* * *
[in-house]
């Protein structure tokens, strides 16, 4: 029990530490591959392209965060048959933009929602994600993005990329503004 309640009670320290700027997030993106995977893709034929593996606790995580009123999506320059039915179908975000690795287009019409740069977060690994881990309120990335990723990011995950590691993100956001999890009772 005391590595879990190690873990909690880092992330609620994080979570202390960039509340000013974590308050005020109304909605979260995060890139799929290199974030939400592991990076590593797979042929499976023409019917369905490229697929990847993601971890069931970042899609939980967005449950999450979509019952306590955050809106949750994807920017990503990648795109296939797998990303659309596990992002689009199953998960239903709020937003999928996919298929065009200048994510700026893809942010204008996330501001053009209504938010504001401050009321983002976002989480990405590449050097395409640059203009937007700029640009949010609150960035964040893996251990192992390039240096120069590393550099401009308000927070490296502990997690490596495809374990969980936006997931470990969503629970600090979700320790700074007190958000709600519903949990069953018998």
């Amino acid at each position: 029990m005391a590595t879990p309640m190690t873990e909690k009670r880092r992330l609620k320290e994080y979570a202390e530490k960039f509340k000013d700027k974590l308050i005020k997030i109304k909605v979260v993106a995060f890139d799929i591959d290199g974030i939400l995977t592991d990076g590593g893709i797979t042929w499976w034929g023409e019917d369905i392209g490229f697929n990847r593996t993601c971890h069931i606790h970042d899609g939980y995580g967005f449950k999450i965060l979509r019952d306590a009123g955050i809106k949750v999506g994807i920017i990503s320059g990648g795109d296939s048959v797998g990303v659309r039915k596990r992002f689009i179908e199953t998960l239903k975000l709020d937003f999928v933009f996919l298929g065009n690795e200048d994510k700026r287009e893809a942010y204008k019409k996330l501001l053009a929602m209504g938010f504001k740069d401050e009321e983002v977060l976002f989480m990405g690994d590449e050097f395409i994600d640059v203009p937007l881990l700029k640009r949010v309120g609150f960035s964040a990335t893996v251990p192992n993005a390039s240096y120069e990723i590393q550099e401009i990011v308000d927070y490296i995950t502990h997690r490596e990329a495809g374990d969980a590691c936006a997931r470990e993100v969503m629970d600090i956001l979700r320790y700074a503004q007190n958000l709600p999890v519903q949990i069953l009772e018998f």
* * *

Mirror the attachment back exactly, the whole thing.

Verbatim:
[in-house]
């Protein structure tokens, strides 16, 4: 029990530490591959392209965060048959933009929602994600993005990329503004 309640009670320290700027997030993106995977893709034929593996606790995580009123999506320059039915179908975000690795287009019409740069977060690994881990309120990335990723990011995950590691993100956001999890009772 005391590595879990190690873990909690880092992330609620994080979570202390960039509340000013974590308050005020109304909605979260995060890139799929290199974030939400592991990076590593797979042929499976023409019917369905490229697929990847993601971890069931970042899609939980967005449950999450979509019952306590955050809106949750994807920017990503990648795109296939797998990303659309596990992002689009199953998960239903709020937003999928996919298929065009200048994510700026893809942010204008996330501001053009209504938010504001401050009321983002976002989480990405590449050097395409640059203009937007700029640009949010609150960035964040893996251990192992390039240096120069590393550099401009308000927070490296502990997690490596495809374990969980936006997931470990969503629970600090979700320790700074007190958000709600519903949990069953018998």
């Amino acid at each position: 029990m005391a590595t879990p309640m190690t873990e909690k009670r880092r992330l609620k320290e994080y979570a202390e530490k960039f509340k000013d700027k974590l308050i005020k997030i109304k909605v979260v993106a995060f890139d799929i591959d290199g974030i939400l995977t592991d990076g590593g893709i797979t042929w499976w034929g023409e019917d369905i392209g490229f697929n990847r593996t993601c971890h069931i606790h970042d899609g939980y995580g967005f449950k999450i965060l979509r019952d306590a009123g955050i809106k949750v999506g994807i920017i990503s320059g990648g795109d296939s048959v797998g990303v659309r039915k596990r992002f689009i179908e199953t998960l239903k975000l709020d937003f999928v933009f996919l298929g065009n690795e200048d994510k700026r287009e893809a942010y204008k019409k996330l501001l053009a929602m209504g938010f504001k740069d401050e009321e983002v977060l976002f989480m990405g690994d590449e050097f395409i994600d640059v203009p937007l881990l700029k640009r949010v309120g609150f960035s964040a990335t893996v251990p192992n993005a390039s240096y120069e990723i590393q550099e401009i990011v308000d927070y490296i995950t502990h997690r490596e990329a495809g374990d969980a590691c936006a997931r470990e993100v969503m629970d600090i956001l979700r320790y700074a503004q007190n958000l709600p999890v519903q949990i069953l009772e018998f």